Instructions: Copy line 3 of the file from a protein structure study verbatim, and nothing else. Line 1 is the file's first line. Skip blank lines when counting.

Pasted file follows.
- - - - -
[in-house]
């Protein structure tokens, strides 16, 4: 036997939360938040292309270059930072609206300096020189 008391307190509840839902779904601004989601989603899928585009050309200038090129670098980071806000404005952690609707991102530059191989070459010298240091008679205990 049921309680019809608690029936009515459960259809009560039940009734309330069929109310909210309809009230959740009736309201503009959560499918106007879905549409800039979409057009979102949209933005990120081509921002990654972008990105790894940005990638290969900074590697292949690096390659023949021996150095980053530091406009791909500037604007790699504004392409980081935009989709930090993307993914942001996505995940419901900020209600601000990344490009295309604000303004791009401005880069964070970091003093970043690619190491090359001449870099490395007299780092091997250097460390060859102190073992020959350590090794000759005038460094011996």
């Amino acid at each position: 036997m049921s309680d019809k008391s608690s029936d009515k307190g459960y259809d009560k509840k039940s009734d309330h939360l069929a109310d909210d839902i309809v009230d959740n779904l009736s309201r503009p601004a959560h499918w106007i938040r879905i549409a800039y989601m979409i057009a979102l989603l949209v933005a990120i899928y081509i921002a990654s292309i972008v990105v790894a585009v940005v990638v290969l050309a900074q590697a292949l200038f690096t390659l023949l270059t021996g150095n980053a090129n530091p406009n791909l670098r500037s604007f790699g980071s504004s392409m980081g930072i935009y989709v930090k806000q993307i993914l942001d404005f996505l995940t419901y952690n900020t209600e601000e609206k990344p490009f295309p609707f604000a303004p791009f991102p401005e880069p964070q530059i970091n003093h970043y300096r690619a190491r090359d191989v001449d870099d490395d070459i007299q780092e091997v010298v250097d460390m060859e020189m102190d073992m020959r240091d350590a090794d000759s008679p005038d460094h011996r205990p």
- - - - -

């Amino acid at each position: 036997m049921s309680d019809k008391s608690s029936d009515k307190g459960y259809d009560k509840k039940s009734d309330h939360l069929a109310d909210d839902i309809v009230d959740n779904l009736s309201r503009p601004a959560h499918w106007i938040r879905i549409a800039y989601m979409i057009a979102l989603l949209v933005a990120i899928y081509i921002a990654s292309i972008v990105v790894a585009v940005v990638v290969l050309a900074q590697a292949l200038f690096t390659l023949l270059t021996g150095n980053a090129n530091p406009n791909l670098r500037s604007f790699g980071s504004s392409m980081g930072i935009y989709v930090k806000q993307i993914l942001d404005f996505l995940t419901y952690n900020t209600e601000e609206k990344p490009f295309p609707f604000a303004p791009f991102p401005e880069p964070q530059i970091n003093h970043y300096r690619a190491r090359d191989v001449d870099d490395d070459i007299q780092e091997v010298v250097d460390m060859e020189m102190d073992m020959r240091d350590a090794d000759s008679p005038d460094h011996r205990p």